First, let’s assume for the sake of argument that there is a measure of right and wrong, that it is an objective measure that doesn’t depend on our point of reference, and that this measure is unaffected by our observation. If history tells us one thing, it’s that what might have been construed as “right” at the moment of action could be “wrong” in retrospect, perhaps because the context against which actions are measured evolves. It is therefore also prudent to introduce a time dimension to the reference or the set of criteria against which actions are measured.
An example that also relinquishes us of any moral burden in this discussion is the buying and selling of stocks on an exchange: For an order to be executed, one side must sell and the other must buy at the same price. If we take out any outside factors, this set of actions has [Buy], [Sell], [Time], and [Price] that combined create a measure of right and wrong. Whenever the price starts moving, one side will be proven right, and the other wrong. However, in a market with enough volatility, price that goes up may come down at some point, and vice versa. Then, if the side that has bought sells later at a higher price, and if the side that has sold buys later at a lower price, both can be right. So it is the other way around.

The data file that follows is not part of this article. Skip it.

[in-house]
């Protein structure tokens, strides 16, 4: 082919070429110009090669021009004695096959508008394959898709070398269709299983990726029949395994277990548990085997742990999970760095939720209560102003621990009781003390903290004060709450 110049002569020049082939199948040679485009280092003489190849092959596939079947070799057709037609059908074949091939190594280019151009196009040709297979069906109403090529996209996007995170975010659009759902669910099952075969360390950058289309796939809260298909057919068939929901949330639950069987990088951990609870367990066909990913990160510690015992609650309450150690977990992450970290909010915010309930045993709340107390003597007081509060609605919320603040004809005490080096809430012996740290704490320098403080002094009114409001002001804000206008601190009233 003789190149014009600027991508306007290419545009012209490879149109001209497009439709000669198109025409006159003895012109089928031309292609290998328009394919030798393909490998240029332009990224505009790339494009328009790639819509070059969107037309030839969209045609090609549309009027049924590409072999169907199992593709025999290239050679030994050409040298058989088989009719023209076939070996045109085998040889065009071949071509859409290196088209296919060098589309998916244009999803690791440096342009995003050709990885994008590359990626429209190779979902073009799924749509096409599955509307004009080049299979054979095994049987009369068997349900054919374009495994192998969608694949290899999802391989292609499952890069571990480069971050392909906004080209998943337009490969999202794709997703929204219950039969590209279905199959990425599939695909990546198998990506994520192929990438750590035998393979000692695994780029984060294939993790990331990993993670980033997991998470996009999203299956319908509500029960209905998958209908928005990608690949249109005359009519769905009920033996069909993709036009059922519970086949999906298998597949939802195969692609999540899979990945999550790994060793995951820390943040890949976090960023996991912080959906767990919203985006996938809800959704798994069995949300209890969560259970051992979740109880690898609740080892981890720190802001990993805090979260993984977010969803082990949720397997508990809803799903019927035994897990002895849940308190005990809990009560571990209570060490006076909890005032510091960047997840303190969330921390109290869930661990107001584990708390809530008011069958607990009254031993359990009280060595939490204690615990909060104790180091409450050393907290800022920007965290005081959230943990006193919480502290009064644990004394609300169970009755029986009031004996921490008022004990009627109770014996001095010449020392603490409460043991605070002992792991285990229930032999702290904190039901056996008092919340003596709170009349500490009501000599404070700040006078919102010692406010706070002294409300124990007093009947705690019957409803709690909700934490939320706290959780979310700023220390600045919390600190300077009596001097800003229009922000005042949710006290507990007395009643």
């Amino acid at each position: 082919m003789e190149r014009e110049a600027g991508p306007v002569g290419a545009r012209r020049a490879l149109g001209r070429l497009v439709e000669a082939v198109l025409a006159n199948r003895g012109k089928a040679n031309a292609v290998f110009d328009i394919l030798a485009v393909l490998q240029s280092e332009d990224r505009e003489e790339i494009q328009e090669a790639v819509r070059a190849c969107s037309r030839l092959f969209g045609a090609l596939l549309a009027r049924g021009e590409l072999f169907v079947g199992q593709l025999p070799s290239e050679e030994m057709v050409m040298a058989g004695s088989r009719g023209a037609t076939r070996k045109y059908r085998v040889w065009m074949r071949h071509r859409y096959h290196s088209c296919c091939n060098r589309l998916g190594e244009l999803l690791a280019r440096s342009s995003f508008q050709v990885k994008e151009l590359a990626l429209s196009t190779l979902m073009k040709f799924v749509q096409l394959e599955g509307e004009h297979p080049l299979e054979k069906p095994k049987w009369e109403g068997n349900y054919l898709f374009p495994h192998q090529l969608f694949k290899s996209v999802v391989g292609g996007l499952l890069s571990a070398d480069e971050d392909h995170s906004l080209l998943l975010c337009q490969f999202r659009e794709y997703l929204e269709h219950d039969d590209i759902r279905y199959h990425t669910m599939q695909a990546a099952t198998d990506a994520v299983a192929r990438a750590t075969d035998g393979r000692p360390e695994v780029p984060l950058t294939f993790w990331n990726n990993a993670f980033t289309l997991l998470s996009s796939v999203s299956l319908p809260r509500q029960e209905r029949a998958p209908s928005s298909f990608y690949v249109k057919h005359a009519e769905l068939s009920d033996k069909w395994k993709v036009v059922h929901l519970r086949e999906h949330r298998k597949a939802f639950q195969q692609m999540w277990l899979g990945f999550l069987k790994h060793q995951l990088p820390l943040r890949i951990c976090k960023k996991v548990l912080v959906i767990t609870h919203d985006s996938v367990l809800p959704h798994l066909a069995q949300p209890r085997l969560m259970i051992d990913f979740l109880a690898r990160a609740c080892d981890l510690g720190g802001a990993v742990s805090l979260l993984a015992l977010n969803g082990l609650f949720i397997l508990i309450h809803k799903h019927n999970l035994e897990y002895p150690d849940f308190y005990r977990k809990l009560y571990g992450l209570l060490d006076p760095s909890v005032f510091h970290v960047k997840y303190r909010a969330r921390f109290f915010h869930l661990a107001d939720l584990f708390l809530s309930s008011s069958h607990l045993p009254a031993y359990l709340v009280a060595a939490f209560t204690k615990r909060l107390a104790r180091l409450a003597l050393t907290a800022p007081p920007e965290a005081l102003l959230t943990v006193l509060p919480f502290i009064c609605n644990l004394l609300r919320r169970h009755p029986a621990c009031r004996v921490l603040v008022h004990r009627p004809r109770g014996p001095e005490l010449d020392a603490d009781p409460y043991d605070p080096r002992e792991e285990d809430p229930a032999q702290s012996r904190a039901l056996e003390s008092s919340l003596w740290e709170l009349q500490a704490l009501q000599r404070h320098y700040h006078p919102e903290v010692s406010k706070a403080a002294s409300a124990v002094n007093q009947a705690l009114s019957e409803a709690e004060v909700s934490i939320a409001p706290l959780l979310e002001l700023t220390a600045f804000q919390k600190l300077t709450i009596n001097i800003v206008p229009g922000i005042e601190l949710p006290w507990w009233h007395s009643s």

Another example that is more provocative may be the subjugation of large groups of people for self-interest. It either makes you kings and queens and princes and princesses that the public are supposed to adore or a mafia boss (or dictator) that the public unsurprisingly dislike (but perhaps rightfully fear). The difference is the historical context (point of reference): If you subjugated people when they longed to be subjugated, you became kings and queens, but if you do that when they long to be free, you’re just a dictator.
But isn’t it shooting at a moving target? What good is a measure for if it doesn’t have a “unit of measure” and a defined set of properties? We know between two pipes of 1m and 2m in length, the 2m one is longer. However, between two unitless measures (1,2) and (3,4) which is longer, heavier, prettier, worthier?
One solution many may propose is to introduce counterfactuals: to compare the relative merits of an action against its absence. However, the use of counterfactuals requires us to know our reference nonetheless: If an action is (1,2) while its absence produces (3,4), which is preferable? Counterfactuals makes easier ex post analysis and perhaps reduces ex ante confusion — only when our reference is clearly defined.
Therefore, even assuming there is such a measure of right and wrong, we cannot tell whether an action is more right or wrong without our belief in what is right and what is wrong — because right or wrong doesn’t exist beyond our beliefs. Next time we see someone doing the right thing for what we construe as all the wrong reasons, relish in the fact that at least his/her actions if not their reasons conform to our beliefs.
This article was originally posted on my old site jlteng.com on 29 November 2017.